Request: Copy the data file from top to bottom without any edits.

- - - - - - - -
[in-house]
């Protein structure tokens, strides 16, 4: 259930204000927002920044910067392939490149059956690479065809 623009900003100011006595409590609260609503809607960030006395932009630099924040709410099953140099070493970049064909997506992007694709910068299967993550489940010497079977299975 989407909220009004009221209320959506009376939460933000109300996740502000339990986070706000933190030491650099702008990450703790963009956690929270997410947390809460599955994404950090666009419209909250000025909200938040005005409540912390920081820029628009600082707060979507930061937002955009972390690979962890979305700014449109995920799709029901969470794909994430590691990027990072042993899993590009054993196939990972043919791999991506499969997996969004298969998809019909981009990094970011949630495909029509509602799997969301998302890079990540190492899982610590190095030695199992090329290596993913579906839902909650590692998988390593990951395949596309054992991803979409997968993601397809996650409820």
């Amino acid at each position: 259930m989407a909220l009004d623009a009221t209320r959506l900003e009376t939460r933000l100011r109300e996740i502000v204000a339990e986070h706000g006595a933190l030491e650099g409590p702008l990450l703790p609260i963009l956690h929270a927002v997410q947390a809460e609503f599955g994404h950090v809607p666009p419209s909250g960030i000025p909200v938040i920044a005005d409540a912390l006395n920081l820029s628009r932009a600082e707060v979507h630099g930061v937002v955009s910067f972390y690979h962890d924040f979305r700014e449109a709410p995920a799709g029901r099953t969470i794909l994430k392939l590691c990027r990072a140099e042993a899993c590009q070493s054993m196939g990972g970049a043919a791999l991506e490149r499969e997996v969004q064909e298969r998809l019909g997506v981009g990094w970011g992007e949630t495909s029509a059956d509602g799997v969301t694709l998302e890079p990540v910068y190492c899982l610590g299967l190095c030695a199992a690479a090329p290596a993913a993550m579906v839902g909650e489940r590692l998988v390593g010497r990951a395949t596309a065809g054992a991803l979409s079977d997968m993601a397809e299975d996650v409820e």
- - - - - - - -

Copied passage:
[in-house]
């Protein structure tokens, strides 16, 4: 259930204000927002920044910067392939490149059956690479065809 623009900003100011006595409590609260609503809607960030006395932009630099924040709410099953140099070493970049064909997506992007694709910068299967993550489940010497079977299975 989407909220009004009221209320959506009376939460933000109300996740502000339990986070706000933190030491650099702008990450703790963009956690929270997410947390809460599955994404950090666009419209909250000025909200938040005005409540912390920081820029628009600082707060979507930061937002955009972390690979962890979305700014449109995920799709029901969470794909994430590691990027990072042993899993590009054993196939990972043919791999991506499969997996969004298969998809019909981009990094970011949630495909029509509602799997969301998302890079990540190492899982610590190095030695199992090329290596993913579906839902909650590692998988390593990951395949596309054992991803979409997968993601397809996650409820």
């Amino acid at each position: 259930m989407a909220l009004d623009a009221t209320r959506l900003e009376t939460r933000l100011r109300e996740i502000v204000a339990e986070h706000g006595a933190l030491e650099g409590p702008l990450l703790p609260i963009l956690h929270a927002v997410q947390a809460e609503f599955g994404h950090v809607p666009p419209s909250g960030i000025p909200v938040i920044a005005d409540a912390l006395n920081l820029s628009r932009a600082e707060v979507h630099g930061v937002v955009s910067f972390y690979h962890d924040f979305r700014e449109a709410p995920a799709g029901r099953t969470i794909l994430k392939l590691c990027r990072a140099e042993a899993c590009q070493s054993m196939g990972g970049a043919a791999l991506e490149r499969e997996v969004q064909e298969r998809l019909g997506v981009g990094w970011g992007e949630t495909s029509a059956d509602g799997v969301t694709l998302e890079p990540v910068y190492c899982l610590g299967l190095c030695a199992a690479a090329p290596a993913a993550m579906v839902g909650e489940r590692l998988v390593g010497r990951a395949t596309a065809g054992a991803l979409s079977d997968m993601a397809e299975d996650v409820e």